Alabama Flags Need Restoration

by Fred Ray on April 28, 2008 · 0 comments

A nice article on Civil War flag restoration in the Montgomery Advertiser.

Confederate flags — 86 of them — are dirtied, blood-stained and tattered by musket fire, time and the elements.

Alabama lays claim to a collection of Civil War banners that historians rank the third largest in the world. Only the North Carolina State Museum in Raleigh and the Museum of the Confederacy in Richmond, Va., have more.

“Many of our flags … were in the thick of many hard fought battles,” said Robert Bradley of the Department of Archives and History, where the collection is housed.

“If they could speak, they would probably all let out a very loud Rebel yell,” he said.

All but 14 of the flags, though, need to be conserved — a time-consuming and expensive process. Of the 14 already restored, only four are on display.

You can see a slide show of several of the flags here, such as the one carried by the Magnolia Cadets above), later part of the Fourth Alabama.

“Selma’s Magnolia cadets began the war with a force of more than 1,400 men that marched under a silk banner made by two Dallas County sisters, Elo-die Todd and Martha Todd White, the half-sisters of Mary Todd Lincoln, President Abraham Lincoln’s wife,” he said.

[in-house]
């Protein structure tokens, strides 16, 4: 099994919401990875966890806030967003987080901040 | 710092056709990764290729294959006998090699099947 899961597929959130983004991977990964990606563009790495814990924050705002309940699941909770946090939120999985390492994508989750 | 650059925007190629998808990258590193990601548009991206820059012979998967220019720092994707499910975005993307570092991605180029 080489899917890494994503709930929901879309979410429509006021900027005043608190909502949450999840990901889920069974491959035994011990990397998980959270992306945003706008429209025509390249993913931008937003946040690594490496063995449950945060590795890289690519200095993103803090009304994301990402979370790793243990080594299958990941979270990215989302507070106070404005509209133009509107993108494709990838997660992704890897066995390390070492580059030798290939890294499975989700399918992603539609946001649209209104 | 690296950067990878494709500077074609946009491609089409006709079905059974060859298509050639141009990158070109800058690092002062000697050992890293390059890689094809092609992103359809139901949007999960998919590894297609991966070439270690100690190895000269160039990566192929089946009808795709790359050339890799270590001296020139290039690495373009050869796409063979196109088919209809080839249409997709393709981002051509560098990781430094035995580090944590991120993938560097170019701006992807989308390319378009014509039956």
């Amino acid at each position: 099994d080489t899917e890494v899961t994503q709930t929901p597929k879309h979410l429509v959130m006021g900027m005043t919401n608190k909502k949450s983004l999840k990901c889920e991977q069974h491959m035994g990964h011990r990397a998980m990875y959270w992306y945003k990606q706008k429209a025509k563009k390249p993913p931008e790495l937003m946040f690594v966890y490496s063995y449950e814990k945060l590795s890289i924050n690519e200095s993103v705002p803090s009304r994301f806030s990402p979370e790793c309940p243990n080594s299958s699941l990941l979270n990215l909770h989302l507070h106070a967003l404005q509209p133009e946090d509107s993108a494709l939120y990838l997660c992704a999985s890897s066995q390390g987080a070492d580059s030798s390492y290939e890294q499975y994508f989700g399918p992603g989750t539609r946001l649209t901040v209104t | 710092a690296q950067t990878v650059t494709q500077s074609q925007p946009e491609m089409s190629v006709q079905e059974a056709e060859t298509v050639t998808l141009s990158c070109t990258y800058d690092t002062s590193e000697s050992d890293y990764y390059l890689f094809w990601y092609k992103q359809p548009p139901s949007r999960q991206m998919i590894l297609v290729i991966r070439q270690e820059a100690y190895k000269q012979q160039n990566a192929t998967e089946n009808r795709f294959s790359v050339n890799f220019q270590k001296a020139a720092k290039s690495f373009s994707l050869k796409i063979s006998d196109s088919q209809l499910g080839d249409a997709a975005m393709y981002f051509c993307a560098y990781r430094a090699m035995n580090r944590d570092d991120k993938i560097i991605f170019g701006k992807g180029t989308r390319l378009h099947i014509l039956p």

The cadets were assigned to the 4th Alabama and saw combat in most of the bloodiest battles, Bradley said. Only 202 of 1,422 cadets survived the war.

The banner is made of off-white silk with a magnolia wreath painted on it along with its company name and the year it was organized, 1861.

The company received the flag April 24, 1861, and departed for Georgia, where the flag drew the attention of the Columbus Daily Sun in its May 4, 1861, edition.

“The Magnolia cadets and Capt. N.H.R. Dawson from Selma, Ala. passed through Atlanta a few days ago, on their way to Virginia, carrying a beautiful flag, which was made and presented to them by a sister of Mrs. Abraham Lincoln.”


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